New Brunswick scientists seek cod parasite vaccine
Researchers look to prevent infection, help troubled aquaculture industry
New research into a parasite that damages Atlantic cod is aimed at preventing infection and could help repair an industry plagued by problems in recent years.
Loma morhua is an infectious parasite that latches onto the gills of the large fish, draining them of health. It is partly to blame for the cod aquaculture crash a few years ago in Atlantic Canada.
Researchers say that the parasite might be causing the fish to slowly drown, or become dehydrated.
“Given the fact that the parasite establishes on the gills of the fish — that ultimately it causes an impermeability for fish to acquire oxygen in the water,” says Michael Duffy, head of the research team at the University of New Brunswick.
“If fish can't breathe, it will cause them issues.”
Another theory is the infection may cause fish to have problems with salt exchange.
“This would lead to the actual dehydration of the fish,” said Duffy, who is an associate professor of biology. “Surprising, given the fact that they live immersed in water.”
Loma jumps quickly from fish to fish and it doesn't take long for large schools to become completely infected. Aquaculture pens are especially vulnerable, as hundreds of fish are so close together.
“It not only causes mortality in fish,” says researcher Aaron Frenette, “but fish that survive infection have declining health.”
A fish infected with Loma tends to lose body mass, which translates into poor yields for the aquaculture industry.
Frenette's first step in his research was to map out the parasite's life cycle.
“It hadn't been done,” Frenette said. “So figuring out the basics now lets us figure out a vaccine or some kind of treatment.”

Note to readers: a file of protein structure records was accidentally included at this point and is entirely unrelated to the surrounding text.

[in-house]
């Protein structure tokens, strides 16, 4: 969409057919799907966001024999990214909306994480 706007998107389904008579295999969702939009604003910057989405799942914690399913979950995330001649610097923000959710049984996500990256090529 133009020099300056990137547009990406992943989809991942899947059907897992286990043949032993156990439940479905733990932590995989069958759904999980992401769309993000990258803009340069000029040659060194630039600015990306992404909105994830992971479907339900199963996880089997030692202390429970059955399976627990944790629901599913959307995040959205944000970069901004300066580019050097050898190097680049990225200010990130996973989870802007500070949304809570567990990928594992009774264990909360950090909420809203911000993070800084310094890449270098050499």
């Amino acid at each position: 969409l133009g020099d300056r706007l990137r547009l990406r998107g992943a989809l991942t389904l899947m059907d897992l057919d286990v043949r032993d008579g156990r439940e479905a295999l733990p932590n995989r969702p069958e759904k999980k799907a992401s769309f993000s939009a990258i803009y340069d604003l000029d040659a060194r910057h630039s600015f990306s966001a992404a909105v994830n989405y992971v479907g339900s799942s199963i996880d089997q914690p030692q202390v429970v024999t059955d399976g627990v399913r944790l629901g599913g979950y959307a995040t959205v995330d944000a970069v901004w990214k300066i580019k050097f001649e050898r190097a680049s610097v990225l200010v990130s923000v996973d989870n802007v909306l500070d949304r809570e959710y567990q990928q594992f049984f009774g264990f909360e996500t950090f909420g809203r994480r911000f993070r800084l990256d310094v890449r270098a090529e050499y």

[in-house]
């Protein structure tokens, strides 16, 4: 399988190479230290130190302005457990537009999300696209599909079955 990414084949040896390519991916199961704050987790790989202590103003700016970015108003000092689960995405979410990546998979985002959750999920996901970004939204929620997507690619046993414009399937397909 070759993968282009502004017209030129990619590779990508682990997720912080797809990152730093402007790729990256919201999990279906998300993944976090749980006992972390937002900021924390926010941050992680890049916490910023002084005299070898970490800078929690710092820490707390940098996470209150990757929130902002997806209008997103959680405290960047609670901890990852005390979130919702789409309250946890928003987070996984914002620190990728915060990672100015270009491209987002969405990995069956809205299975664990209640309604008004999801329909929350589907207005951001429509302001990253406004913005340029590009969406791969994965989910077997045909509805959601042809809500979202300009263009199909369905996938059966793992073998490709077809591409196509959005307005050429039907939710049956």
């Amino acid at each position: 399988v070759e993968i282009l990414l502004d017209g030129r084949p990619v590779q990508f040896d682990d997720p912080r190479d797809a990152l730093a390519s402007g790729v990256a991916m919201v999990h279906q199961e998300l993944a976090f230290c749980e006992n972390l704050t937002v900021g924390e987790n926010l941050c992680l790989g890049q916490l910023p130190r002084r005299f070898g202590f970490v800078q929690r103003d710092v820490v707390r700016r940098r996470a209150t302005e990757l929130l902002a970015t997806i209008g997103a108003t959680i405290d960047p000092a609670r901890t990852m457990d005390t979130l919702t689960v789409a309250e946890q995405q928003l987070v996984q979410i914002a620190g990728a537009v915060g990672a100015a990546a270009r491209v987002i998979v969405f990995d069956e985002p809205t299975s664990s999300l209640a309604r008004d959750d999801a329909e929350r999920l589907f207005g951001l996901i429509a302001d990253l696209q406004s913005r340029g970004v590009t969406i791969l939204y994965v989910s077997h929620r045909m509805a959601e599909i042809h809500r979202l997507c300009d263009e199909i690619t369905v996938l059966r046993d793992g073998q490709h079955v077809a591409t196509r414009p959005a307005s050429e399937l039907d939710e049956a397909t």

Vaccination trials funded by Natural Sciences and Engineering Research Council of Canada are set to start in the next couple of weeks, but cod are challenging. Unlike most vertebrate animals, cod don't produce antibodies.
It gave us a really good feel for how frustrating it was for industry to deal with this parasite- Michael Duffy, associate professor of biology at the University of New Brunswick
“It's a bit surprising and unique,” Duffy said. “But we do feel that they have some immune capacity to deal with pathogens, or they wouldn't be able to survive.”
“We're trying a very crude vaccine to see if, in fact, we can protect some fish, give them some protection,” Duffy said. “We're going to take killed parasites and we will inject them into the fish.”
Using dead viruses and infections is a technique often used to build up an immunity in a body.
Just getting to this stage in the project has been a nightmare. Loma is so infectious that it took the team almost four years to acquire an infection-free population of fish to study.
“It gave us a really good feel for how frustrating it was for industry to deal with this parasite,” Duffy said.
Frustrating and costly.
“There was a hatchery we used to work with in New Hampshire that actually lost an entire production unit, they lost a million cod associated with the parasite just inadvertently gaining access to the fish,” he said.
“This whole process is being used as a template. The fish species in the ocean are being depleted over time and so there will be more and more pressure to produce these various species of fish in aquaculture and treat the infections that will arise.”